Developers are able to work in pairs on the same workstation: while one is coding, the other is reviewing the code for an early fix
What is Pair Programming?
Pair Programming (PP) is maybe the most well-known coding practice that emerged between 1996 [Wells 2013] and 1999 from Kent Beck’s Extreme Programming (XP) agile framework [Beck 2004] although such practice was already reported back in 1995 [Nosek 1998] and also as an organisational pattern [Coplien 1995].
It consists of having two people working on the same workstation. They [Beck 2004]:
- “Keep each other on task”
- “Brainstorm refinements to the system”
- “Clarify ideas”
- “Take initiative when their partner is stuck, thus lowering frustration”
- “Hold each other accountable to the team’s practices”.
Usually with two roles emerge [Kniberg 2015]:
- the pilot/driver: this is the one who holds the key board
- the co-pilot/navigator: this is the one who assists the pilot, reviews the code, tries to challenge what is done so that the generated artifact is at its best and think strategically about the implications about the design [Williams 2000]
Roles are swapped on a regular basis to gain collective ownership [Kniberg 2015]. Immature PP goes like “I have an idea, give me the keyboard”; while mature PP is rather “I have an idea, take the keyboard”. There are several recommendations linked to PP [Llewellyn 2014], but the most important one is strong egos with a “my way or no way” mindset that should be avoided [Williams 2000].
PP works best if people know each other and it is highly recommended to split pairs that don’t fit [Naresh 2018]. PP with two beginners should also be avoided [McConnell 2004].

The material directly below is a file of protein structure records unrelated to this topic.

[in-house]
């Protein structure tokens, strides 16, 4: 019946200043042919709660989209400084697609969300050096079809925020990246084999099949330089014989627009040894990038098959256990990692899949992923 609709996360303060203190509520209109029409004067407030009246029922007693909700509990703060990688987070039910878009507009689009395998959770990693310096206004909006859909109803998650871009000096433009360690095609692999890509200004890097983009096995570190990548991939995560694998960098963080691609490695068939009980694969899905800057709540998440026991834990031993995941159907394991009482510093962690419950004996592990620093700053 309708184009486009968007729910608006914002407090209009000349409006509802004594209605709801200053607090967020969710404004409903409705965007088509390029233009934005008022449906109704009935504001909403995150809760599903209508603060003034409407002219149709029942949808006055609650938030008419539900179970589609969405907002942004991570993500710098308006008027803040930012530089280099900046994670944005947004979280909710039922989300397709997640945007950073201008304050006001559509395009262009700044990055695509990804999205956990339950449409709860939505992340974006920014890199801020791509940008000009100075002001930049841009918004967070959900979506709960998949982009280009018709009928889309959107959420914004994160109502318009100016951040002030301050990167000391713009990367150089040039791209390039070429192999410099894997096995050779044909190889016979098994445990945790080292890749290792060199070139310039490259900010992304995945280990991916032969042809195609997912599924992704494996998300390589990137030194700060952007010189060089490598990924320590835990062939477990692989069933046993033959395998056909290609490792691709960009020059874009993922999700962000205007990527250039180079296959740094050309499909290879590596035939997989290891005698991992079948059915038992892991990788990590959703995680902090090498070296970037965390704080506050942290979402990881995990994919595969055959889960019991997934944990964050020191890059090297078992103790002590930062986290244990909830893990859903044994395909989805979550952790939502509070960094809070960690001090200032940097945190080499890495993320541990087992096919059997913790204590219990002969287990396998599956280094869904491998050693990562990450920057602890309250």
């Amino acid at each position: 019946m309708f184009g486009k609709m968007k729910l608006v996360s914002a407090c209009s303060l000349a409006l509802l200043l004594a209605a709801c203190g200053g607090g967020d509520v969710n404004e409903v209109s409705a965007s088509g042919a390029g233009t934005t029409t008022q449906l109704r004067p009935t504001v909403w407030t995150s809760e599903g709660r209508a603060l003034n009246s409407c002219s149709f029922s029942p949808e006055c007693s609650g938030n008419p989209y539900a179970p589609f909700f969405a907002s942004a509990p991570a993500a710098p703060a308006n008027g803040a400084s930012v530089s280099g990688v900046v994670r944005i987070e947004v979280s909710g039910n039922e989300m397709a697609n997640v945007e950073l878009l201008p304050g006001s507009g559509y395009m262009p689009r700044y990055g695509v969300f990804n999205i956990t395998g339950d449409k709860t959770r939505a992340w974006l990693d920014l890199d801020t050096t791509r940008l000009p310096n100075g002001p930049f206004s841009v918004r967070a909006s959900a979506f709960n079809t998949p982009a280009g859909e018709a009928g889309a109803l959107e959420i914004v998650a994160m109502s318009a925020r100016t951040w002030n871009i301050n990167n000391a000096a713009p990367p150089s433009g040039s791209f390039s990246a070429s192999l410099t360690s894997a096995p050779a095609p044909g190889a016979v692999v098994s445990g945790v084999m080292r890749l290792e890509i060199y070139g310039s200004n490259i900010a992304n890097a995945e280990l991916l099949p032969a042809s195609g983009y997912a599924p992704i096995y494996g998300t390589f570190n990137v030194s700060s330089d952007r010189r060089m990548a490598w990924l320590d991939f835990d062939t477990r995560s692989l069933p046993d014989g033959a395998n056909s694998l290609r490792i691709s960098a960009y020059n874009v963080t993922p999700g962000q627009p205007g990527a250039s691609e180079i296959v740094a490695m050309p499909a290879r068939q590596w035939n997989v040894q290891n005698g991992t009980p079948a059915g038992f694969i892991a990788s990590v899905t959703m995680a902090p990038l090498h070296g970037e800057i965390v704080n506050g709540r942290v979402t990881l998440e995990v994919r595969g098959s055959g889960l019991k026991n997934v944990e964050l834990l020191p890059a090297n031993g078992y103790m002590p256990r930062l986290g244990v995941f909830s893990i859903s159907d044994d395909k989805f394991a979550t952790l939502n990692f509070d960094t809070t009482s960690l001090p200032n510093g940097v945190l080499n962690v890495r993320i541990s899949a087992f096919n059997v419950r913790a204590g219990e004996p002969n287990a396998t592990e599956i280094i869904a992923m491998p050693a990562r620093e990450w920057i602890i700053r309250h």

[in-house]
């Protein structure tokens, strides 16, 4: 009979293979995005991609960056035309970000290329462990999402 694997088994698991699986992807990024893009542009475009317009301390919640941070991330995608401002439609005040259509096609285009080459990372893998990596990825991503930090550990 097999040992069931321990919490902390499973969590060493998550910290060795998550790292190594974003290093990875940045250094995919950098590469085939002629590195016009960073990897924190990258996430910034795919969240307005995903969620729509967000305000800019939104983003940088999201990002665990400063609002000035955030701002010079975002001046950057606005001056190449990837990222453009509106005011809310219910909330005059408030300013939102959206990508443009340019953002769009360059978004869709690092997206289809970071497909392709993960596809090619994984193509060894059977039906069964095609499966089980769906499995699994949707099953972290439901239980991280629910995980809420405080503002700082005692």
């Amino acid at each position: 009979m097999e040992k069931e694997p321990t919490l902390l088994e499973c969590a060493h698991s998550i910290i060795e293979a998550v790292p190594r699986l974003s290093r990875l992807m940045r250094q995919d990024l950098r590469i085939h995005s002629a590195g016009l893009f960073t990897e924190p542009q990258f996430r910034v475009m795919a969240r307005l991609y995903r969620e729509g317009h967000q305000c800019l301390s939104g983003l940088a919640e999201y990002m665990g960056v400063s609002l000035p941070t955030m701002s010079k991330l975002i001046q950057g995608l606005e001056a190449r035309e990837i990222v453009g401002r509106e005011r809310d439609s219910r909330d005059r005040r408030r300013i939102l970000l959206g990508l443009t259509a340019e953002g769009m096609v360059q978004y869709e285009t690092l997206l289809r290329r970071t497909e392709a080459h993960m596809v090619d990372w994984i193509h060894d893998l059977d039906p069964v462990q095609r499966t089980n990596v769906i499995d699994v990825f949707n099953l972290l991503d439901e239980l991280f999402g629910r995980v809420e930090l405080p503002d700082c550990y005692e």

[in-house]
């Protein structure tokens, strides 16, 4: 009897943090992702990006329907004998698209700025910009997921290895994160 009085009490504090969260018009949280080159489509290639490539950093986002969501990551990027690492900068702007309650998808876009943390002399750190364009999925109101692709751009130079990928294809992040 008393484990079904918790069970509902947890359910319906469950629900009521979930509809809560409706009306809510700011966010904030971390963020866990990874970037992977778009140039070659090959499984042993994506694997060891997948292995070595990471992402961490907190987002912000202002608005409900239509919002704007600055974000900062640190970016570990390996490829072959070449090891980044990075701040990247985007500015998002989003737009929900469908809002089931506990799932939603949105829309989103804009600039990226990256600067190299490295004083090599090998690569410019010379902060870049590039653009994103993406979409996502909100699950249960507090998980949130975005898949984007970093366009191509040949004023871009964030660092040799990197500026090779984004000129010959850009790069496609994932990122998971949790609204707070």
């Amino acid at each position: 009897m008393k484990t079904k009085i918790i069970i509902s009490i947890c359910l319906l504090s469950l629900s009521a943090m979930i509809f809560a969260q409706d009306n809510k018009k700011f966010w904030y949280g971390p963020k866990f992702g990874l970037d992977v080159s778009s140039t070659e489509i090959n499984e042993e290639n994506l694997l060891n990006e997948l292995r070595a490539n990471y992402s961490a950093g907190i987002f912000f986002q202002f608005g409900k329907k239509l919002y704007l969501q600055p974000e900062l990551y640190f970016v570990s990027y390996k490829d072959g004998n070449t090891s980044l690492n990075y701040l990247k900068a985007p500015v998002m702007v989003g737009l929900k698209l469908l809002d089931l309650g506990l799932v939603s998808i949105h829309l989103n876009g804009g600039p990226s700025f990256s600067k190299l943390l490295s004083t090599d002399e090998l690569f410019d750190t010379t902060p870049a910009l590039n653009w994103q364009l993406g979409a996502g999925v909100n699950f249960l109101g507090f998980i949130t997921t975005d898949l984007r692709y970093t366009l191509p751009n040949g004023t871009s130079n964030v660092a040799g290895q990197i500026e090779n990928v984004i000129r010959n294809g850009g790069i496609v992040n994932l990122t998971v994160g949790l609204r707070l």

There are numerous advantages to work in PP [Williams 2000] [Vanhanen 2007]:
- it reduces the probability to produce bad design [Flor 1991]
- it removes flaws on the fly as proposed in the Kaizen approach
- it is also good for knowledge sharing and training in hands on mode
- it helps people to face challenging tasks
- it improves job satisfaction and overall confidence in their work
Regarding productivity, it appears that pairs spent 10-60% more time on tasks than separately while they completed the task 40-45% faster than the control groups, and produced better algorithms and code [Nosek 1998][Shull 2002].
Fixing issues on-the-fly is also beneficial for the First Pass Yield and is much more profitable since fixing issues afterwards would raise fixing costs to 15-60% [Williams 2000].
Other studies reveal that [McConnell 2004][Moustier 2019-1]:
- 1 hour of PP avoids 33-100 hours in maintenance and reworks
- 40% less in rework for 20% dedicated to PP
- Hewlett-Packard would have save M$21.5 with PP
Therefore, programmer-hours do not double with pair programming and it delivers faster with higher quality [Williams 2000].
Impact of Pair Programming on the testing maturity
Testers should PP with Developers that are writing test code. Even if the Tester can’t code, the Developer will keep the keyboard and tell about the test being coded to let the Tester improve the underlying testing ideas [Kniberg 2015].
When it comes to TDD, it appears that Pair Programming strongly supports TDD since
- the code review on-the-fly ensures the tests are of high quality [Parsons 2011]
- since TDD is a matter of design, PP reinforces solid design
- TDD can also be used to transform PP into “Ping-pong programming” [Hoover 2005]:
1. Dev A writes a Unit Test (UT) that must fail (“Red”) and hand the keyboard to Dev B
2. Dev B tries to make the UT “Green” and eventually refactors the code
3. Dev B adds a new UT that should be “Red” and hands back the keyboard to Dev A
Pair Programming can be used on any kind of activity, testing included. For instance, the “3 Amigos” workshop is actually a PP session with a Dev and a Tester around a User Story - the PO acts then like a compiler or Test Oracle who provides answers on Dev/Tester’s inquiries. Doing Pair-Testing will result in [McConnell 2004] [Vanhanen 2007] [Moustier 2019-1]: